The ostrich or emu-like resistance to renewable energy in Godzone is displayed by the contribution of renewables to each state’s energy supply so far this year.
Leading emu state by far is Queensland with 4.7% renewables, followed by NSW with 8.8%, Victoria 15.8% and South Australia 36%. The almost regular doubling of those figures from north to south and then west, struck researchers at Kookynie Lo-Tech University (KLOTU) as curious and worthy of closer investigation.
The technique used was to trace that trajectory with a thick black pencil. Lo and behold, a classic J curve! But our economists noted that there weren’t any trade or currency factors at play (apologies to non-economists), so other social scientists were called in to try and explain this mysterious J curve phenomenon.
Is there a perverse, inverse relationship between total daylight hours of the states and their interest in renewable? So, the more sunshine you have, the more oblivious you are to its potential energy source, aka the Sunshine State, which has also recently approved a massive coal mine. The idea of a direct relationship with intelligence was discarded as too improbable.
However the original hypothesis is refuted by the standout performance of SA with lots of sunshine, and easily the highest renewables. What makes SA different? Could there be a positive relationship with wine-growing and refundable bottle deposits? Or less convict genes in the local free settler bloodlines?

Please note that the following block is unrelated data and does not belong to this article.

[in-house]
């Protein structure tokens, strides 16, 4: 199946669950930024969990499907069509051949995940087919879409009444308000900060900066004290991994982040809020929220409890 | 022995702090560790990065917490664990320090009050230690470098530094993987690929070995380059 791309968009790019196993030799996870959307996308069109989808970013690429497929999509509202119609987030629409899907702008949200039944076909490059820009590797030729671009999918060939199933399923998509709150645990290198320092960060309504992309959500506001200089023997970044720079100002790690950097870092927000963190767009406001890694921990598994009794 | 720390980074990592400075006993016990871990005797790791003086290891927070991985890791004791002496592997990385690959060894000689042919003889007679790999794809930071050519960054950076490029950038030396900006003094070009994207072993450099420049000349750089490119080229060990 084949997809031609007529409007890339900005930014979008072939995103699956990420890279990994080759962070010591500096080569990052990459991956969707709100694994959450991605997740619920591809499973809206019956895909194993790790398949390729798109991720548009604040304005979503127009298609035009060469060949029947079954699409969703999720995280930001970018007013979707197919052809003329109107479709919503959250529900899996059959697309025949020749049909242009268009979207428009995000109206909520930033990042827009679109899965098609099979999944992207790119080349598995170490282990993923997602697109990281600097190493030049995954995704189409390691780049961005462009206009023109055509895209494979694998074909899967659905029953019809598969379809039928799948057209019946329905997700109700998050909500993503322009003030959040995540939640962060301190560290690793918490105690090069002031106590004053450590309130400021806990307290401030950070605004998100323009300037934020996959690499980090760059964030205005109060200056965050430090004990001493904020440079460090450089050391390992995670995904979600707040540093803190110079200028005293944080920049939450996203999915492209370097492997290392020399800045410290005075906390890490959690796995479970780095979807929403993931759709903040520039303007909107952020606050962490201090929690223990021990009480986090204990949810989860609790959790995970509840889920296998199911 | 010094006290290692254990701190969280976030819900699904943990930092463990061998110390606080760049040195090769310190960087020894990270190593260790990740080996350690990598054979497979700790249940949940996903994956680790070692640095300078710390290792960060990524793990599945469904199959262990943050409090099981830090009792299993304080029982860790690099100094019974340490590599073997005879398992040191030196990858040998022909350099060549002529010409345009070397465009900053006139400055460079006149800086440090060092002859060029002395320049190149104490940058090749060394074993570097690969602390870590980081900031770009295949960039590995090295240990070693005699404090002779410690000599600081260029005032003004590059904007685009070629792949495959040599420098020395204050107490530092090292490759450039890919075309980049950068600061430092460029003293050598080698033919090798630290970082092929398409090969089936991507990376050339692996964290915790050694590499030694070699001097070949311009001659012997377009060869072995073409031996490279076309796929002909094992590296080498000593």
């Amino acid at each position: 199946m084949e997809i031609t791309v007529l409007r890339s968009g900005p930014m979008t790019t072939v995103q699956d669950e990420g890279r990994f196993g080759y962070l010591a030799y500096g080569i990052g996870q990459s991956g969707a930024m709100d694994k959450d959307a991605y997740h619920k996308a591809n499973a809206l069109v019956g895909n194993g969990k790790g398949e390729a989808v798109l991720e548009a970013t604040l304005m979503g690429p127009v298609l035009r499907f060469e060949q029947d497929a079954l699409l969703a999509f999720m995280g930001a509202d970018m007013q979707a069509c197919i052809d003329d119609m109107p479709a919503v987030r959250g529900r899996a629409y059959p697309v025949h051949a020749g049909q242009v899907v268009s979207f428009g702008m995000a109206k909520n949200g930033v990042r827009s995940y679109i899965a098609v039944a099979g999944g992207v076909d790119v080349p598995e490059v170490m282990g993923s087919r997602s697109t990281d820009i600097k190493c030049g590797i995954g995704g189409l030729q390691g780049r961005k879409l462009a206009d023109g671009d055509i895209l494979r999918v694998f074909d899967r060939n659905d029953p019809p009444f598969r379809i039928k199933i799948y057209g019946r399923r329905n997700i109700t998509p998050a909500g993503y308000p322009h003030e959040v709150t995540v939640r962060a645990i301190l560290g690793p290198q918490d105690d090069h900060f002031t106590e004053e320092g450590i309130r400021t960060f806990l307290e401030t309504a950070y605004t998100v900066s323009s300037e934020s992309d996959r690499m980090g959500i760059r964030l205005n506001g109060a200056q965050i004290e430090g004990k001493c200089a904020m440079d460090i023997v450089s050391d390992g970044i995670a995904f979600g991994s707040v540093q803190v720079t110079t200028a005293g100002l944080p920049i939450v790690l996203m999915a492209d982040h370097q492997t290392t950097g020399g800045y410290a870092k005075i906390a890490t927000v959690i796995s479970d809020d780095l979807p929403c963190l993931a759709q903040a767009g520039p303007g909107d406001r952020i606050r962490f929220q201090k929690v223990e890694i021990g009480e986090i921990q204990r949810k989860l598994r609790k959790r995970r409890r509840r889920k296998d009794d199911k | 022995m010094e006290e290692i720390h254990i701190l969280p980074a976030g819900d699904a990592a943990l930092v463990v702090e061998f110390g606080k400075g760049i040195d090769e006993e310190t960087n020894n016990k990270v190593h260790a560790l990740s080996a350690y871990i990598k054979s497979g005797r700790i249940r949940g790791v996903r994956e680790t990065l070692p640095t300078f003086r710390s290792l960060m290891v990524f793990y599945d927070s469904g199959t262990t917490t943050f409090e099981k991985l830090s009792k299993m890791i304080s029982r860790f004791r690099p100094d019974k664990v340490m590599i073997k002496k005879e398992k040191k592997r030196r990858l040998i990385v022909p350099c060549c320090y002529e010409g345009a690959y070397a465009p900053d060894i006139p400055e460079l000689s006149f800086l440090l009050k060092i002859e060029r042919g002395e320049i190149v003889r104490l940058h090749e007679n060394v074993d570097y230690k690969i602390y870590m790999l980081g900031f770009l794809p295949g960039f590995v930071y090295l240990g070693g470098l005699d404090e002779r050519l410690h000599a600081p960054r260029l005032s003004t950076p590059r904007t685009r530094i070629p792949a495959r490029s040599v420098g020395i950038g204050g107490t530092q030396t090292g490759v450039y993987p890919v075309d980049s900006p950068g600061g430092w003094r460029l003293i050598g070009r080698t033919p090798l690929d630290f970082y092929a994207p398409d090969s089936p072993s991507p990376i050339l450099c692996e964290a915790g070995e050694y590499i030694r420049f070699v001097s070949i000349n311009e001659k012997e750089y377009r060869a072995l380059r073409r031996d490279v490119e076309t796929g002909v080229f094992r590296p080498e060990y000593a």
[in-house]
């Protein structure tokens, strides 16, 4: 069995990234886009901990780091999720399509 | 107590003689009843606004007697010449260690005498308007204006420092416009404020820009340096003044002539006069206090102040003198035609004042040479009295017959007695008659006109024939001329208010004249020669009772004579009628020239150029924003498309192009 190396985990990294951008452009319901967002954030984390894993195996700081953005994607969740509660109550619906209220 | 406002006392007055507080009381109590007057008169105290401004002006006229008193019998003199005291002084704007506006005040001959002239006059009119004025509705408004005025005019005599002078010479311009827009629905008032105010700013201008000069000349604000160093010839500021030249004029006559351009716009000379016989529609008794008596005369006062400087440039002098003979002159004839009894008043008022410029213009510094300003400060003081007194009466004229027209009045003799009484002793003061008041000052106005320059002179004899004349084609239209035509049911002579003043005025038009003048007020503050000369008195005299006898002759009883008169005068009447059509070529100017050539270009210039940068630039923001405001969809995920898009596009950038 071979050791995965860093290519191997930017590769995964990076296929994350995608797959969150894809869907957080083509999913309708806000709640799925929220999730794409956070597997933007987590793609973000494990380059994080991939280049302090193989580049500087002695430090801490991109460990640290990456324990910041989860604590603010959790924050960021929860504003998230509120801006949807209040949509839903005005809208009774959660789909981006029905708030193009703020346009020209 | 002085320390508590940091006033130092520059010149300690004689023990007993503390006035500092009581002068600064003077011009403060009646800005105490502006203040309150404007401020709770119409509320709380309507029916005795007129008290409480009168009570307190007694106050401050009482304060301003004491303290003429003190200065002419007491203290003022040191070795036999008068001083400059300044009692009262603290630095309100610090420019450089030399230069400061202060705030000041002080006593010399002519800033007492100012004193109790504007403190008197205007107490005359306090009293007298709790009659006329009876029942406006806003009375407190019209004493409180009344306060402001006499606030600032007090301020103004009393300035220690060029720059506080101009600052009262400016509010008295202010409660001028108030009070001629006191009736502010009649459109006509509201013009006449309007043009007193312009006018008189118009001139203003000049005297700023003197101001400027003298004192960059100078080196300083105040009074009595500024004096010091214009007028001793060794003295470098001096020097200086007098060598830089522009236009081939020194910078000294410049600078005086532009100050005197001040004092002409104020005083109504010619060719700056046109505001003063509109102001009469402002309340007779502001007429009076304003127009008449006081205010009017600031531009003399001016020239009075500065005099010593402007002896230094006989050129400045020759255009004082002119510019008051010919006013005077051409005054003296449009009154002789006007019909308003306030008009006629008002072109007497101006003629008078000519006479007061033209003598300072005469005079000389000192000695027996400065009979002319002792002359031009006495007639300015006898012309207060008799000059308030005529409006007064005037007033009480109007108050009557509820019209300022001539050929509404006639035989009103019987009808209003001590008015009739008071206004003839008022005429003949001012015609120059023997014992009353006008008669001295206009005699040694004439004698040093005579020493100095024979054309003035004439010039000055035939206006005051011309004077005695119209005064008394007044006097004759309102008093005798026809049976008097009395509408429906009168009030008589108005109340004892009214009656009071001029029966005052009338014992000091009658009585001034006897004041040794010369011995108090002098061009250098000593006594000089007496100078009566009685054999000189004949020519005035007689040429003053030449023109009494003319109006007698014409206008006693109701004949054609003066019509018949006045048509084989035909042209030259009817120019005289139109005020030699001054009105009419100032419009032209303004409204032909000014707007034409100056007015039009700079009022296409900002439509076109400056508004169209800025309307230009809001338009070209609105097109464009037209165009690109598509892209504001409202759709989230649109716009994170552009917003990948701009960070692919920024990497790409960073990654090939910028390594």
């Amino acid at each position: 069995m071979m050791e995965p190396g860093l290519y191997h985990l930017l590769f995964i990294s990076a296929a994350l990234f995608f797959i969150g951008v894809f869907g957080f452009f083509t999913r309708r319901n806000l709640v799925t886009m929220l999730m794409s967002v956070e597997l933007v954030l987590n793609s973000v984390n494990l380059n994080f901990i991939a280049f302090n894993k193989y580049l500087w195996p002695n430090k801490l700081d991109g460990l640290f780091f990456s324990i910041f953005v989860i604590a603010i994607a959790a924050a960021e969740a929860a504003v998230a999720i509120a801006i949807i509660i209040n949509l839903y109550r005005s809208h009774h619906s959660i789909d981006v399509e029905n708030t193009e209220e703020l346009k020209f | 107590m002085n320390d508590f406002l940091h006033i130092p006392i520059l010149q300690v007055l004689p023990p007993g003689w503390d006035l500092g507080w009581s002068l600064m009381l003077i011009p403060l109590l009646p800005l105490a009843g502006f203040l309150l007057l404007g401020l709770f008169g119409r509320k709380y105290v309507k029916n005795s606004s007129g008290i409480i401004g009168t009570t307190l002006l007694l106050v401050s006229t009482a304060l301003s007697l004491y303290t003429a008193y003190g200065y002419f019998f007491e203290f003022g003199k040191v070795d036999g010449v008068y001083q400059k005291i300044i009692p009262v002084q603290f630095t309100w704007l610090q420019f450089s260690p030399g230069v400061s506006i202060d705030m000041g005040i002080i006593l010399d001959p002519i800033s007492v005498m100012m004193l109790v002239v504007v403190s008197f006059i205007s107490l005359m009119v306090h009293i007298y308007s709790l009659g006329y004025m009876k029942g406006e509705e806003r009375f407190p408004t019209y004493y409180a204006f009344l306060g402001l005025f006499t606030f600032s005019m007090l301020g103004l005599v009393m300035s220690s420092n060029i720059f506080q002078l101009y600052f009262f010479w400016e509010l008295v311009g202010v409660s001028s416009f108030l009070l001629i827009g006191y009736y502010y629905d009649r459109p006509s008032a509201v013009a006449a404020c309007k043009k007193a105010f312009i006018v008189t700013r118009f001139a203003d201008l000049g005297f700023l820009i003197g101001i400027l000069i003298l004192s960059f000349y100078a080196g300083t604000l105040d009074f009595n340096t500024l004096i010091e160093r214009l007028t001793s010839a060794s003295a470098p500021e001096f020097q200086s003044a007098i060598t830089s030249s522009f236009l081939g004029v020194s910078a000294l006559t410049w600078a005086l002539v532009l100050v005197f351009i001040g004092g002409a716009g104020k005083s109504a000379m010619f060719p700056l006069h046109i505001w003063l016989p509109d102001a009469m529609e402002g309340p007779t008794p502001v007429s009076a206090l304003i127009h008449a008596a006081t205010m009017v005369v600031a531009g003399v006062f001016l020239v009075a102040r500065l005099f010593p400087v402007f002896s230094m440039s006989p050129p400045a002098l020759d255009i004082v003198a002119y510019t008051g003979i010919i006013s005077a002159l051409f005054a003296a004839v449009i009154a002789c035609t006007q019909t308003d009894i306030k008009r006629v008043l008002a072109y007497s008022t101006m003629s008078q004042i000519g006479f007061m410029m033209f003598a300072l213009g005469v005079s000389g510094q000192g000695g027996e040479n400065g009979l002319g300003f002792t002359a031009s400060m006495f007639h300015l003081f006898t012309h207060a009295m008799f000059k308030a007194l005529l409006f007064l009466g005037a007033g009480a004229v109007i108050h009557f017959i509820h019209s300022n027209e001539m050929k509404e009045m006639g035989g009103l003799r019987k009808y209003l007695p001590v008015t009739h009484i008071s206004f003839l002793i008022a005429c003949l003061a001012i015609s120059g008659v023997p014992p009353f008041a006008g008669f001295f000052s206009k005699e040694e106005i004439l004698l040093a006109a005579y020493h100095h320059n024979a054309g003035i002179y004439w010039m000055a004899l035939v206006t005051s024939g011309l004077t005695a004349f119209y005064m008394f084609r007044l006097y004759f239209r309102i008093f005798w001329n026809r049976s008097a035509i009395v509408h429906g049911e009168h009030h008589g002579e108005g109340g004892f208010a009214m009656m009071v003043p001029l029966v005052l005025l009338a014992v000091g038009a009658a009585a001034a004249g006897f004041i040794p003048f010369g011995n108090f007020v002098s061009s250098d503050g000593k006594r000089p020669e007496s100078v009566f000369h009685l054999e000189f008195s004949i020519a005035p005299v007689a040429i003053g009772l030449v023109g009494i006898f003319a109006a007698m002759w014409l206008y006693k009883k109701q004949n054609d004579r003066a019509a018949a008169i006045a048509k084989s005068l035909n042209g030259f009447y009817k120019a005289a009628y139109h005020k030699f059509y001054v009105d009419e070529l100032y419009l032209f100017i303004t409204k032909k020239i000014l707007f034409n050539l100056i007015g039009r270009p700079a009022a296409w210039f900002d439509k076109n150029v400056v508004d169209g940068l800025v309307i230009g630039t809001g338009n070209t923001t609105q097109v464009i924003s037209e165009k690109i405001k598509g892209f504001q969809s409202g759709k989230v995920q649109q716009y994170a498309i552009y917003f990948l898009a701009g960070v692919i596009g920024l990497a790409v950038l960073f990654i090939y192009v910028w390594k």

An exciting clue to the puzzle is emerging in complex data-mining by our statisticians, who have noted the proportion of German ancestry citizens in the state. The KLOTU team has retired to the back bar to crunch the numbers over an Emu Bitter or three, but it looks promising.
And it certainly makes sense, as Germany is an early adopter of renewable energies, despite uneven sunlight hours (but plenty of wind). Germans migrated to SA in the 1830s and Victoria in the 1850s, so the progressive renewables DNA arrived early and flourished there. Eureka!
Maybe German backpackers and other recent arrivals from the fatherland will over time help to raise the renewables intelligence quota in this recalcitrant coal-addicted corner of Gondwana.